Exeter College Students Visit Honduras for Conservation Project
A group of Exeter College students recently returned from Honduras after working with conservation research organization Operation Wallacea.
A Level students travelled to Cusuco National Park in Honduras after their exams to work with scientists collecting vital data for use in their research on biodiversity and climate change.
Students gained hands-on experience of monitoring biodiversity within the rainforest, as well as a real life an insight into many of the topics they had studied at college.
Cusuco National Park is one of the most important national parks in the world when it comes to rainforest biodiversity. The national park is home to a number of endemic species which can only be found in there and it has been cited as the 25th most irreplaceable place in the world, being particularly important for amphibians and mammals.
The scientific research Exeter College students have carried out with Operation Wallacea will help to secure funding to prevent deforestation and further biodiversity loss as well as help to support the local community to develop eco-tourism.
Programme Leader for Geography at Exeter College Tom Cooksley said, “Biodiversity in that rainforest is at its richest and most of it hasn’t be researched so far. Our students were helping to gather the information needed to access funding that will secure the rainforest and the community around it for years to come.”
As well as taking part in research activities in Cusuco National Park, students also received masterclass lectures from PhD students working on the project to gain a genuine insight into the type of work going on at the park.
After spending the week around 1,200 feet above sea level in the rainforest, the students then spent a week on the Honduran island of Utila, working with Operation Wallacea’s marine biologists on their coral reef conservation project. Students also got the chance to gain a PADI qualification in open water diving, as well as the chance to take an ecology course, further advancing the knowledge students had picked up during their studies.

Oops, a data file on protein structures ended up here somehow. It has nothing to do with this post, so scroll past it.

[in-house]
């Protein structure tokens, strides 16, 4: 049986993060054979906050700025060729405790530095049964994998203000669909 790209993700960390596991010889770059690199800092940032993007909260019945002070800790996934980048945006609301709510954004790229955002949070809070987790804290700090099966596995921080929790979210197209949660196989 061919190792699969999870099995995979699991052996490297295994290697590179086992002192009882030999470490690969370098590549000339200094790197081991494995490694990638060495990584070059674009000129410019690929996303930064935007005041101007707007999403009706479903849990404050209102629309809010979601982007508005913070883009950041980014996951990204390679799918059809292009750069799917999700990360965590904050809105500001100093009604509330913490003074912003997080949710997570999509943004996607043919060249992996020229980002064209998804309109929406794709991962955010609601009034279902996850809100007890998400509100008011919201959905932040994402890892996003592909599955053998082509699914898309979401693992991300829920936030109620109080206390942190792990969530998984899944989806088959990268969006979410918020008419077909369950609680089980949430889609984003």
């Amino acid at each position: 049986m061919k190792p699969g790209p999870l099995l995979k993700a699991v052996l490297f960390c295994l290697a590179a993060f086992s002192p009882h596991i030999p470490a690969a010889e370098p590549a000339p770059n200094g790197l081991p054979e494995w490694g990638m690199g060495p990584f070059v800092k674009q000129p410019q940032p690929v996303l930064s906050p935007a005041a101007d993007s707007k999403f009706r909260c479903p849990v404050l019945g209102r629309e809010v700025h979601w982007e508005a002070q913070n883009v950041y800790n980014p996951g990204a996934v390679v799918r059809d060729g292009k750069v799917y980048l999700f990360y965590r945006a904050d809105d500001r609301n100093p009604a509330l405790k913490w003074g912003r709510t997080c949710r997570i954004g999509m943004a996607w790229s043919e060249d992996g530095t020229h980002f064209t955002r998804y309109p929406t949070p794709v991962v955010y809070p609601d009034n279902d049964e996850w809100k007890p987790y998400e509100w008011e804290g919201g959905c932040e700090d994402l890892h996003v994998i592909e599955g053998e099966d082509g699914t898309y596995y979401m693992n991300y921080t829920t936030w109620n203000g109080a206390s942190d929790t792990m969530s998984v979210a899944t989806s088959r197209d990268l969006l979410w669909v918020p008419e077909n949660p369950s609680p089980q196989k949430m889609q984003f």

Tom added: “The students loved their time there. They found the rainforest was challenging at times but to get that real-life experience is incredible for them. They’re not just learning about climate change, biodiversity and globalisation; they’re actively seeing the impact of it on another part of the world.”
Accompanying the students on this year’s trip was Fleur Blackett, an Environmental Science lecturer at Exeter College. She said, “The students have been very lucky to have had this opportunity. Cusuco National Park is truly outstanding and without support from schools and colleges like ours, the special biodiversity has a very uncertain future.
“Students have made a positive contribution to conserving the park, met and worked with professional scientists and taken memories away that will last a lifetime.”
Student on the trip Daisy Parsons said, “The trip was an enriching experience and it was exciting to be involved in life-changing research in the rainforest that will transform the way locals and people all across the world will understand and use Cusuco.
“I’ve learnt so much about my ability to work with others in a challenging and rewarding environment and I’ve developed my classroom-based knowledge whilst exploring a new country.”
This was the second time the trip has run, with further visits planned for students 2020 and 2021.